But before we get to those who will … let’s start with those who cannot.


As always, there are two groups of free agents who cannot be issued the qualifying offer. The first consists of players who have already received a qualifying offer in the past, since a player can get one only once in his career. So regardless of which of these players might or might not have been issued an offer this winter, it doesn’t matter. They can’t.

Previously received an offer:

Carlos Correa, SS, Twins // Kenley Jansen, P, Braves // Brandon Belt, 1B, Giants // Noah Syndergaard, P, Phillies // Justin Verlander, P, Astros // José Abreu, 1B, White Sox // Will Smith, P, Astros // Craig Kimbrel, P, Dodgers // Carlos Santana, 1B/DH, Mariners // Zack Greinke, P, Royals // Nelson Cruz, DH, Nationals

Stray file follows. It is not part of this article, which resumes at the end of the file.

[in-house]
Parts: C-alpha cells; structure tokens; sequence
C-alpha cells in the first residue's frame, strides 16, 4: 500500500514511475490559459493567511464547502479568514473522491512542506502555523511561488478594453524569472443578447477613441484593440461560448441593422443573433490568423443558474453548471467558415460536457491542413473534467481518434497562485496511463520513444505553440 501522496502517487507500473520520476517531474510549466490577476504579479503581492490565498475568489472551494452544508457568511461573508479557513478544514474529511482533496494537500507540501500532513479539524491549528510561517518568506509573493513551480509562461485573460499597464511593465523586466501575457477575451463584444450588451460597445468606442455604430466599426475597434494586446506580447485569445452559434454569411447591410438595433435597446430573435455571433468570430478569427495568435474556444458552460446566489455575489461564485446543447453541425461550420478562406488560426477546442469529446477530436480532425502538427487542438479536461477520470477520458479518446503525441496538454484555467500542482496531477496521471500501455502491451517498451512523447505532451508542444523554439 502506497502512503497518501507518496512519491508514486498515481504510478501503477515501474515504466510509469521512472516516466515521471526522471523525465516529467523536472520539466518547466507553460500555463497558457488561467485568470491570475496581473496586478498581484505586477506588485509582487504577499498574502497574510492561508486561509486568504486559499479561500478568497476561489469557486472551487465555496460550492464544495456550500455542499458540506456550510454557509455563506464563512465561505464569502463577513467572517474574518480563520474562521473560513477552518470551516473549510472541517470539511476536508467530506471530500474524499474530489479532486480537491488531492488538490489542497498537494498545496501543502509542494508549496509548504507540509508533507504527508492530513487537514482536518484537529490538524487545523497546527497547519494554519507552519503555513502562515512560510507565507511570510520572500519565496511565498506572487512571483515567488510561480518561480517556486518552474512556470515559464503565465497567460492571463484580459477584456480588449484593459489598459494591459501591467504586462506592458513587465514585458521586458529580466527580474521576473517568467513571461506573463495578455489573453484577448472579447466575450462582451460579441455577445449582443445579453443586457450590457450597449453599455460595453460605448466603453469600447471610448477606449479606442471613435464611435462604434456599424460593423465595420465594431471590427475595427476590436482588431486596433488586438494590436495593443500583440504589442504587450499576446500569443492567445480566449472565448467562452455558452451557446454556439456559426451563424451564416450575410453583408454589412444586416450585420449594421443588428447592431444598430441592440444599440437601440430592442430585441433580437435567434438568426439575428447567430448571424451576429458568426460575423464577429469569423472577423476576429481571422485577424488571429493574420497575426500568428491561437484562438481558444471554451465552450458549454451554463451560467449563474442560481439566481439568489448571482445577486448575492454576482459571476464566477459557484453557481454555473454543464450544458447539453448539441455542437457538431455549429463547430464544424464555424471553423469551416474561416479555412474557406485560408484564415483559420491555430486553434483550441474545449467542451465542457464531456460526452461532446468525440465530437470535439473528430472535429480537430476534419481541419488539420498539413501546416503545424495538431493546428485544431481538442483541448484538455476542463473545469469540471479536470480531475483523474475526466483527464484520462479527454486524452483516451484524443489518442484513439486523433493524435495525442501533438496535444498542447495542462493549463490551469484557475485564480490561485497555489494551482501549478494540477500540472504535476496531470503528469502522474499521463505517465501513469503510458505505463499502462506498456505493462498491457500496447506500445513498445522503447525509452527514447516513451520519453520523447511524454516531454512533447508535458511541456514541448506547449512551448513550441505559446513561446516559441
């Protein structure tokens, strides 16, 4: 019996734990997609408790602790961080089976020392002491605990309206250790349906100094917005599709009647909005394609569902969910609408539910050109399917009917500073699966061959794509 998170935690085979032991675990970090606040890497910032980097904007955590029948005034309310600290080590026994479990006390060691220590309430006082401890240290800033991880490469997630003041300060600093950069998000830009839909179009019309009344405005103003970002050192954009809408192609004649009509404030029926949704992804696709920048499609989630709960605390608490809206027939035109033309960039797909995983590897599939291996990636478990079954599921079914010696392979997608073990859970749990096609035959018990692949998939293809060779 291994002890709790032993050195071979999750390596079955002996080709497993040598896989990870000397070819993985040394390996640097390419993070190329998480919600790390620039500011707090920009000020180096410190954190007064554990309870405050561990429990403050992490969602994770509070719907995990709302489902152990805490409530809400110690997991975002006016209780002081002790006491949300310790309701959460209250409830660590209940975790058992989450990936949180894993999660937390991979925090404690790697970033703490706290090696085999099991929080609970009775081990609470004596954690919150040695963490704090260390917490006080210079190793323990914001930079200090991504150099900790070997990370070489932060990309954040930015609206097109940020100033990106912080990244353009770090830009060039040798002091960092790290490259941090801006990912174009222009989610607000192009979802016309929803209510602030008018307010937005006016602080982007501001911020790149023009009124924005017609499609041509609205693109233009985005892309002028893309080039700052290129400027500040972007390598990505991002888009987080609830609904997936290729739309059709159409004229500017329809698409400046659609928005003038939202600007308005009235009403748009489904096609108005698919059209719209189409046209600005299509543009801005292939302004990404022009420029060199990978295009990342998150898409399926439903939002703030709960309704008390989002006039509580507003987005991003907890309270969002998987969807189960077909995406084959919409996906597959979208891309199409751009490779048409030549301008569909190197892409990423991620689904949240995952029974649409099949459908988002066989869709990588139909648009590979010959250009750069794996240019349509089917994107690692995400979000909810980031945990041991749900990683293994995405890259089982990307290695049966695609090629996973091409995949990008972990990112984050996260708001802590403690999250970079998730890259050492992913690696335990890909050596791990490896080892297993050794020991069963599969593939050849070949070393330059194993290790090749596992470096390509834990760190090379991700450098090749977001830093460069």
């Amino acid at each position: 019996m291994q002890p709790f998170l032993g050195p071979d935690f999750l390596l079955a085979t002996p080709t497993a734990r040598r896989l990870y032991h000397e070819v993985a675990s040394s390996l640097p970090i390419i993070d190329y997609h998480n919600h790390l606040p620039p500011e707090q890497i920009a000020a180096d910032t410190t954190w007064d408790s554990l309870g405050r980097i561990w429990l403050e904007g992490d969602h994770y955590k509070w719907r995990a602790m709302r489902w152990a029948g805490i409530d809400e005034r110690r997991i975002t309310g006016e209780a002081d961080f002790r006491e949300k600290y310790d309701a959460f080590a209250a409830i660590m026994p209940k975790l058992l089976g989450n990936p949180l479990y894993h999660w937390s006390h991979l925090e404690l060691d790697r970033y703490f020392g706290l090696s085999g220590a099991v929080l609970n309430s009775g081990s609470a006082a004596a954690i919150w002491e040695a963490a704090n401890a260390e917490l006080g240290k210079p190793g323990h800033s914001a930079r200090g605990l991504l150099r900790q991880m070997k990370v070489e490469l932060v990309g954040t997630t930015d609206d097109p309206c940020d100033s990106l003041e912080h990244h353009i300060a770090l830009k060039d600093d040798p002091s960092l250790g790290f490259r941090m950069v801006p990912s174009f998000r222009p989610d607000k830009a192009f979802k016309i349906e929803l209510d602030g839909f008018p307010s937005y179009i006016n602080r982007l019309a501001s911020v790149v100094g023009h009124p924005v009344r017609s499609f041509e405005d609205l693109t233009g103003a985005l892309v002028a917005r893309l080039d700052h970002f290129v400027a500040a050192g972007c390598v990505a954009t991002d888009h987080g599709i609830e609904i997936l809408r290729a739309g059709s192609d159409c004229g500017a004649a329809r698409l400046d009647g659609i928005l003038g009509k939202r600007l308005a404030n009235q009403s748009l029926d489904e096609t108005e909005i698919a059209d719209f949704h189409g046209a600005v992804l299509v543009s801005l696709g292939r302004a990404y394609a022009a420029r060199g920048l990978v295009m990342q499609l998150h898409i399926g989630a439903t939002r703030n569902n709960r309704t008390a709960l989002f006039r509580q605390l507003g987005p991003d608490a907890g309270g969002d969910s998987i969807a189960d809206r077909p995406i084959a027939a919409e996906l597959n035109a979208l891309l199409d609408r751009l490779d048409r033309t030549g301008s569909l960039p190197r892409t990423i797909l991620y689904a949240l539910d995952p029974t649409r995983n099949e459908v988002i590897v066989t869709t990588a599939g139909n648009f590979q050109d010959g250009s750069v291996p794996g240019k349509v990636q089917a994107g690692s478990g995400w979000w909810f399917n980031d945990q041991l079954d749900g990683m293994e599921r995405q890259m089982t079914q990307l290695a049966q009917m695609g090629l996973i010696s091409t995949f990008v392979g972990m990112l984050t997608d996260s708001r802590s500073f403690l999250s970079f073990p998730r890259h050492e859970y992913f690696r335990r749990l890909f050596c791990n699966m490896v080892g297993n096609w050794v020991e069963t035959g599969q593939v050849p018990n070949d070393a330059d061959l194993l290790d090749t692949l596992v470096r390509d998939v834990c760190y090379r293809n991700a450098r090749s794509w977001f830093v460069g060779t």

The second group of players who are ineligible are those who didn’t spend the whole season with one team. 

Traded within the 2022 season

José Quintana, P, Cardinals // Trey Mancini, 1B/DH, Astros // Christian Vázquez, C, Astros // Josh Bell, 1B, Padres // Andrew Benintendi, OF, Yankees // Brandon Drury, IF, Padres // Tommy Pham, OF, Red Sox // David Peralta, OF, Rays // Elvis Andrus, SS, White Sox // Joey Gallo, OF, Dodgers // Jackie Bradley Jr., OF, Blue Jays // Taylor Rogers, P, Brewers // many other players who are not candidates to receive a QO

Those all out of the way ... what about the players who will or might get that qualifying offer?


There’s a pretty simple test for these things, if you’re the team, and that’s: “If we extend this offer, is there literally any downside at all? Either the player accepts it, which he won’t, and we get a good player for one more year, or he doesn’t, and we get a free Draft pick.”